Holiday Bonuses Revisited


As I’ve been writing for several years, holiday bonuses have increasingly become a thing of the past in the business world. Most companies have replaced them with various types of structured, incentive-based reward systems.

Yet an informal poll of dermatologists around the country on the RxDerm-L listserv reveals that a substantial percentage of private practitioners continue to offer their employees no-strings-attached holiday bonuses. This is somewhat understandable in the sense that, once employees come to expect a particular benefit, it is difficult to take it away. Given the uncertainties of the fluctuating economy, though, and the impending changes in the status of health care in this country, many practices may have to follow the national trend and begin tying their awards programs to performance.

Holiday bonuses have been falling out of favor in the business world because companies face increased pressure to reduce costs and so have become more focused on growth and performance. Since this is also increasingly true in the world of private practice, it makes sense for medical practices to heed this trend.

Instead of giving arbitrary, across-the-board bonuses, you may want to find ways to appropriately reward your highest-performing employees. This can be done by reserving more bonus budgets (called "variable compensation" in business lingo, as opposed to guaranteed, salaried compensation) for bonuses that are based on performance and must be re-earned each year.

First, however, you must decide what targets and goals you wish your employees to achieve during the year. Specific performance goals will vary by the type of practice: Cosmetic practices might set financial goals, such as a profit and revenue targets, while offices primarily practicing medical dermatology might measure performance according to output and quality of work.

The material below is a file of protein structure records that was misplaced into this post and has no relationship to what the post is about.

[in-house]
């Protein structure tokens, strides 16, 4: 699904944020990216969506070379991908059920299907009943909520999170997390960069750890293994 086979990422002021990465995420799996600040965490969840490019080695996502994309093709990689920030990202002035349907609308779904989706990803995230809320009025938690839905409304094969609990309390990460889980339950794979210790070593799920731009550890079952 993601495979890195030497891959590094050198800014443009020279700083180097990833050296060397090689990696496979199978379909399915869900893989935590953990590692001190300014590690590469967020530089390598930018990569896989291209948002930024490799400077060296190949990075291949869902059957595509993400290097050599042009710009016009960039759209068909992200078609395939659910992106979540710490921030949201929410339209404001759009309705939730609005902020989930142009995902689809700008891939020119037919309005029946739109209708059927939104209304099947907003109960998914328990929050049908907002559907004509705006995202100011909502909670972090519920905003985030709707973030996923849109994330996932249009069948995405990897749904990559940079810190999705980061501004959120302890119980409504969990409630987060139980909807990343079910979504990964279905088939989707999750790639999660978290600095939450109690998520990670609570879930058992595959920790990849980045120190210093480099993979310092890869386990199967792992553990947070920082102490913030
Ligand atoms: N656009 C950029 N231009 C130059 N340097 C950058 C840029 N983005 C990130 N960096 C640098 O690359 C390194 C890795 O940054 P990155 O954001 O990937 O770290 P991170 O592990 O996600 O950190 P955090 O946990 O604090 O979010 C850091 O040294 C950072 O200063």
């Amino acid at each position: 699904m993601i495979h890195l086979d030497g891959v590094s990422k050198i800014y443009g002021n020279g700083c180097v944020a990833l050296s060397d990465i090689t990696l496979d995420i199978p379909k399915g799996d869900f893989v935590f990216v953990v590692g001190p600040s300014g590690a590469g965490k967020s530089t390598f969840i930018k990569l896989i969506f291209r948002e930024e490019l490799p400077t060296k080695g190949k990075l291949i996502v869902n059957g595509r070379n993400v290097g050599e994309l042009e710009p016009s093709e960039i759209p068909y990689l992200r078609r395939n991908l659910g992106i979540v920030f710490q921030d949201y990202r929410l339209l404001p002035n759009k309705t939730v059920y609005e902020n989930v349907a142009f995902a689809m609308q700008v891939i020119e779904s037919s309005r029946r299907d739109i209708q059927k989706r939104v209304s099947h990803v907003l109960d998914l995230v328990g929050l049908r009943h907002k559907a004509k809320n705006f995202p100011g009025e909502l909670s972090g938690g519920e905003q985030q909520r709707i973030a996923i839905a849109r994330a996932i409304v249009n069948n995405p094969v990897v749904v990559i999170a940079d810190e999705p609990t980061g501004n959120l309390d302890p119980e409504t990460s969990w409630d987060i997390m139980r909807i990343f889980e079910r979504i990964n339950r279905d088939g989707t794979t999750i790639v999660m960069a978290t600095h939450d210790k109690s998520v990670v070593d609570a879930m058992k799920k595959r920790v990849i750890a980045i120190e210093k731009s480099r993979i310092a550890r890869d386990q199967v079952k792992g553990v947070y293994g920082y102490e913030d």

Whatever changes you decide to make, be sure to share them with your staff from the outset. Employees must be aware of what they need to accomplish to earn a performance-based bonus.

Commonly cited guidelines for effectively rewarding employees include the following:

• Reward your employees in ways that they find rewarding. (This does not necessarily mean cash.) The reward should be matched to the achievement, so bigger achievements earn bigger rewards.

• To be effective, rewards must be given as soon as possible after a specific laudable behavior or achievement, and the employee should always be told why he or she is receiving it. A reward coming weeks or months later – say, during the holiday season – has little or no effect as a performance incentive.

So how do you know what rewards your employees will find rewarding? Ask them! In my office, their ideas have been surprisingly creative – and cheap. For example, my employees are required to park their cars each day on the other side of the hospital campus from my office building. One of them suggested that a closer parking space would be a good reward, so I obtained an extra access card for the doctors’ lot right next to my building and each month one "Employee of the Month" gets to park there. This reward – which costs me nothing – has become the most hotly contested in the office.

One of the strongest motivators is the confidence that you, the boss, have taken the time to notice a job well done and praise it publicly, in a timely manner.

Time off is another powerful motivator: Who (including you) doesn’t appreciate a bit more free time?

This is not to say, of course, that you cannot also give your employees a gift at holiday time – as long as you (and they) understand that it is a one-time gift, with no guarantees or expectations of annual repetition. Such gifts usually consist of either cash (or gift certificates/cards) or a non-cash gift such as a fruit basket or baked goods.

Keep in mind that bonuses and gifts nearly always qualify as a tax write-off for employers, but they may or may not count as taxable income for employees. As a general rule, cash bonuses tend to be taxable while non-cash awards are not, but check your state’s applicable laws to be sure.

Dr. Eastern practices dermatology and dermatologic surgery in Belleville, N.J. To respond to this column, e-mail him at our editorial offices at

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